Mayor Mike Bloomberg launched a campaign last week against human trafficking, with posters and a new website to educate the public about modern-day slavery.
“This new public education campaign will play a critical role in raising awareness of the impact of this horrible crime, encouraging New Yorkers to report it and most importantly letting victims know that help is available,” Bloomberg said. “Working together, let’s call an end to human trafficking.”
Human trafficking is described as the recruiting, transporting, selling or buying of people for the purpose of various forms of sexual or labor exploitation.
The city will display posters in the five boroughs on bus shelters through June 13. A new anti-trafficking website can be found at nyc.gov to provide more information.
Deputy Mayor Carol Robles-Roman said human trafficking is one of the fastest growing criminal enterprises in the world, but that the average person doesn’t know how to recognize this form of servitude.
Although human trafficking can be difficult to recognize because it is often kept out of sight, some examples are prostitutes, domestic workers, factory workers, landscapers, restaurant workers and those working in nail salons or janitorial jobs. Victims can be American-born or immigrants.
The city says if you are a victim or want to report criminal activity, call 911. For information or to help, call 311.
Bill Livermore, executive director of the Somaly Mam Foundation and a member of the city Anti-Human Trafficking Task Force, said the practice is a multi-billion-dollar criminal enterprise nationwide, involving men, women and children. “Public education is part of a comprehensive strategy to eradicate human trafficking,” Livermore said.
His nonprofit group is committed to ending slavery in North America and around the world.
Karen Siegel, a psychologist, presented a stunning display of statistics on sexual exploitation of women during a forum on sex trafficking sponsored by the Center for the Women of New York at Borough Hall in March. “Labor and sex trafficking are the second largest and fastest growing crime in the world,” Siegel said. “It soon will top drug trafficking.”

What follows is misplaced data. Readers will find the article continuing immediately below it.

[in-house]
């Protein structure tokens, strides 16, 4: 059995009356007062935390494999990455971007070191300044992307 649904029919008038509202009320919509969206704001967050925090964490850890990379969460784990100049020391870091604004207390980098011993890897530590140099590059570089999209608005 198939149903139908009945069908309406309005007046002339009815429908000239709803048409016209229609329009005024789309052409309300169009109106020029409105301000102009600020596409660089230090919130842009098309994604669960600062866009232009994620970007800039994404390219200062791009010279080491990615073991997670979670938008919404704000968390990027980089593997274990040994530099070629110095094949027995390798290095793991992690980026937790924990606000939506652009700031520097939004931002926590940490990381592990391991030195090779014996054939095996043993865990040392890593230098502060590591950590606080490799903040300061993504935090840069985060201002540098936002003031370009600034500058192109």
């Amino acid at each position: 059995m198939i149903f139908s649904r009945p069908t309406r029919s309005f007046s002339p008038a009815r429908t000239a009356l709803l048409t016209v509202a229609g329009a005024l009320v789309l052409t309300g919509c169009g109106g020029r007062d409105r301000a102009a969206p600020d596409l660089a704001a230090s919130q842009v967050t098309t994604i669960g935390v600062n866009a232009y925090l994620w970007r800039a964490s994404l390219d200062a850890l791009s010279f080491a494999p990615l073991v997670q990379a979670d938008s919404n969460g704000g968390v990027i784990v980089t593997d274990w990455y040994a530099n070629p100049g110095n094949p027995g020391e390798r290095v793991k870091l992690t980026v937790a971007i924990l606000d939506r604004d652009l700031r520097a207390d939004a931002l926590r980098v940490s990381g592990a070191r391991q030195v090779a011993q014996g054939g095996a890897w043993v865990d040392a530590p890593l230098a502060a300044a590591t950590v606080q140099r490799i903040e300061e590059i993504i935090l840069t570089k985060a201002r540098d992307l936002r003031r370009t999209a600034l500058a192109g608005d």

The mayor’s office utilized research available on its website from the Human Trafficking Resource Center, a nonprofit organization in Washington, DC, which operates a 24-hour hotline and disseminates information to the public. The hot-line averages 800 calls a month. “Awareness is increasing and more people are reporting sex trafficking,” said Andrea Austin, a spokeswoman for the group.
The U.S. Department of State estimates 600,000 to 800,000 victims annually are trafficked across borders worldwide. Many taken to the United States do not speak English and are unable to communicate with people who could help them.
According to the Human Trafficking Resource Center, traffickers use force, fraud and coercion to control the victims. Force can involve rape, beatings and confinement. Fraud involves false advertising for jobs in other countries that turn out to be prostitution, and coercion involves threats to people or their loved ones, taking their passports and making them become in debt to the traffickers.
In Queens, Asian women are especially lured here with the promise of a job or a better way of life. Instead, they end up enslaved, owing their traffickers money, without documentation and kept as prostitutes in brothels, illegal massage parlors or on the street.
Human rights groups in Queens applauded the mayor’s campaign, saying that human trafficking has gone on for too long.
Susan Jung, founder of River in the Desert Advocacy Center in Flushing, said the initiative is a good beginning. “The public must be made aware of it,” Jung said. “It’s been going on for years, but is just now getting publicized.”
Her group was organized in 2002 and fights domestic violence as well as human trafficking. Jeng noted that many of the traffickers are the victims’ husbands or mothers. “We call them snake heads in Chinese,” she said, “because they are so awful.”
Jung wants to build a safe haven for victims in Flushing. “Walking down the street in Flushing, you never know who is affected by human trafficking,” she added.
Ann Jawin, founder and chairwoman of the Center for the Women of New York, was elated about the mayor’s campaign. “That’s wonderful,” Jawin said. “It comes at a good time.”
Since February, Jawin’s group has been waging its own battle against sex trafficking by asking Queens newspaper owners to pledge not to accept ads for services that are clearly a front for prostitution.
So far, only Queens Chronicle Publisher Mark Weidler has signed, earning him a Good Guys award from the CWNY on Saturday. He says the Chronicle does not run such ads and will not in the future.
Jawin is continuing to reach out to other Queens papers and if they don’t respond positively, she has vowed to get businesses and libraries to stop distributing them.